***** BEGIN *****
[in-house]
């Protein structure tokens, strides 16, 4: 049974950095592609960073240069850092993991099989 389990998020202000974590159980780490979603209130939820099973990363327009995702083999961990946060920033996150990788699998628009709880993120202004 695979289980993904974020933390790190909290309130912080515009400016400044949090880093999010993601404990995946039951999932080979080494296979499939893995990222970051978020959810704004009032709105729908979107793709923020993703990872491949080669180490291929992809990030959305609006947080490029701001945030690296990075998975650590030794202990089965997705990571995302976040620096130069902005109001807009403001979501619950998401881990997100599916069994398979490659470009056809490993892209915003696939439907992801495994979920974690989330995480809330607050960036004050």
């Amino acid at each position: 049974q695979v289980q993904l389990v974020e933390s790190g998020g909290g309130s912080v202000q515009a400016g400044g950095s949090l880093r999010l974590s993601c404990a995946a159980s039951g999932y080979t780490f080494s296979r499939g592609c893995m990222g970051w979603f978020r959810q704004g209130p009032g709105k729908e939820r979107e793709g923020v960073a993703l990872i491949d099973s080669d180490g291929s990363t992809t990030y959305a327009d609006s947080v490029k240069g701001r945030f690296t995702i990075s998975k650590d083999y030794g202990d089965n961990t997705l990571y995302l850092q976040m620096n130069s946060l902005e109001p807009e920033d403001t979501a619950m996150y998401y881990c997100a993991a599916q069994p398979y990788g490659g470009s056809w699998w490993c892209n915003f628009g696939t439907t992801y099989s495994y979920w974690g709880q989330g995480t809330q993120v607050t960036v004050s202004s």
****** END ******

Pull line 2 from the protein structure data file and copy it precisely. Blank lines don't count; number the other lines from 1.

């Protein structure tokens, strides 16, 4: 049974950095592609960073240069850092993991099989 389990998020202000974590159980780490979603209130939820099973990363327009995702083999961990946060920033996150990788699998628009709880993120202004 695979289980993904974020933390790190909290309130912080515009400016400044949090880093999010993601404990995946039951999932080979080494296979499939893995990222970051978020959810704004009032709105729908979107793709923020993703990872491949080669180490291929992809990030959305609006947080490029701001945030690296990075998975650590030794202990089965997705990571995302976040620096130069902005109001807009403001979501619950998401881990997100599916069994398979490659470009056809490993892209915003696939439907992801495994979920974690989330995480809330607050960036004050």